We are now back to taking the direct route. After a nice afternoon snorkel to check the bottom, props and all that, we circumnavigated Nuku with Roq before stowing the dink. At 5PMish Friday 10/17 (today) we will depart Vava'u for my "Katefage Isle N" waypoint (17 28.102S,178 40.748W), which agrees with Curly's. We should reach the entrance to the reefy bit at 8AMish Sunday 10/19 (Fiji date/time) and be through before sundown. We have a few steering waypoints to stay off all of the obstructions by 2.5nm (2nm being the usual max most reasonable charts are out) through the reefs but ultimately arrive at my "Vuna Point S" waypoint (17 04.476S,179 55.193E), which also agrees with Curly. We will hit the light late at night but the light here is out according to Curly. From here we head on to Lesiaceva point at 16 50.059S,179 14.650E for an early Monday morning arrival in Savusavu.
This has been one of the most challenging routes to work out with confidence and we will certainly be on our toes as we make way. I get the sense that things are only going to get more interesting as we proceed. We can't wait!
It was a sad day for us. We made our way into the Aquarium for lunch and a final internet session before our afternoon clear out. These days the coconut Milk run (the large procession of yachts making their way from Panama to New Zealand) turns south at Vava'u and make for NEw Zealand. We were heading west to Fiji.
At the cafe we saw the crews from Godspede, Ino, O'Vive, Honalee, Thulani, Kairos and others. We also talked to Independent Freedom and a few others on the radio. Some we would no doubt never see again. That said we hope to see them all again in another port along the way. After taking care of some last minute internet business and the very important forwarding of our mail we packed up and got ready to clear out.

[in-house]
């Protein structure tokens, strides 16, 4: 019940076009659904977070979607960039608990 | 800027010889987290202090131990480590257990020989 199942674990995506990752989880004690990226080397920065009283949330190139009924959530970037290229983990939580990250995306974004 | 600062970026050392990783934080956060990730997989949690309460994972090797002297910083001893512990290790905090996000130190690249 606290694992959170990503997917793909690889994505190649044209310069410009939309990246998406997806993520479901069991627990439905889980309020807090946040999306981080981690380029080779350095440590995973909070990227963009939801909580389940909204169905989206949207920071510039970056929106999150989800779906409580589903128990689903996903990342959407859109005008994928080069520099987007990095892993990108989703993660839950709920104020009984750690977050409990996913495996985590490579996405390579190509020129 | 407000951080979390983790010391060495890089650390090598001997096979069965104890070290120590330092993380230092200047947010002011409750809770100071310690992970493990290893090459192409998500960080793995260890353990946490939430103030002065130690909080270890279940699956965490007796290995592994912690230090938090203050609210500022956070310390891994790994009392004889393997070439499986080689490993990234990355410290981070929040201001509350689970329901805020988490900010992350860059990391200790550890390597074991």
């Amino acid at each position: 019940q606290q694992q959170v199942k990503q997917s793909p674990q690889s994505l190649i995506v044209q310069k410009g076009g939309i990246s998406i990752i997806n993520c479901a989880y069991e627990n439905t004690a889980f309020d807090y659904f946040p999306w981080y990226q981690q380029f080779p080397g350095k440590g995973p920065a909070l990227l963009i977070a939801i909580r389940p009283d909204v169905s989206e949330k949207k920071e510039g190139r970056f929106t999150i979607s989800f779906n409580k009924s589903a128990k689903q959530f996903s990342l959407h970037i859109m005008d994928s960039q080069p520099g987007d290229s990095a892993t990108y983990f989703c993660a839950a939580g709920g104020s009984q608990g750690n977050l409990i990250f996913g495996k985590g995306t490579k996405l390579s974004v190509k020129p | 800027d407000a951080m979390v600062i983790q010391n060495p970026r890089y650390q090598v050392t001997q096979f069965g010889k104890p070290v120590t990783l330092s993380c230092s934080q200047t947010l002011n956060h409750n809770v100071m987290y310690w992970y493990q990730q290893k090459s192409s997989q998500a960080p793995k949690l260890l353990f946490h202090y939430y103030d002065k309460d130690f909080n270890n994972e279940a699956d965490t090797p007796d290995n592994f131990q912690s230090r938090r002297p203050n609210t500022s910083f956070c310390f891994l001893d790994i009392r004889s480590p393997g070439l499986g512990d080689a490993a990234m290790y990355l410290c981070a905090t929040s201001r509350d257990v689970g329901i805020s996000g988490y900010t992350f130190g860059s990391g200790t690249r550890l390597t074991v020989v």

The Aquarium had arranged for us to get fuel delivered by truck to the dock at 3PM so we tied up at fisheries around 2:30PM. After clearing out with Immigration, the port captain ($30 tongan), and customs we were allowed to fuel. Once fueled we had to return to the customs office with the receipt to get our clearance.
The sun was getting low when we left. We didn't wan to reach Fiji until morning on Monday. Fiji has very strict and comprehensive yacht clearance procedures, arriving outside of hours is not advised as high fees are charged for weekend clearance and sitting on the boat for a couple days with the Q flying is not allowed.
Our first attempt to park the boat did not work out. We tried to anchor near Malo Island in a large harbor on the way out of the Neiafu passage. There is one mooring here and a boat was on it. The bottom was 40 to 100 feet and the sun was way to low to allow any kind of color interpretation from the surface. We gave anchoring a try but after one fail set we headed for known territory (always a good idea when it is getting late).
We came just outside of the Neiafu exit and headed down to Nuku. The pleasant sandy island was waiting for us just as we had left it. We set the anchor in good holding sand and shut down to await our departure window.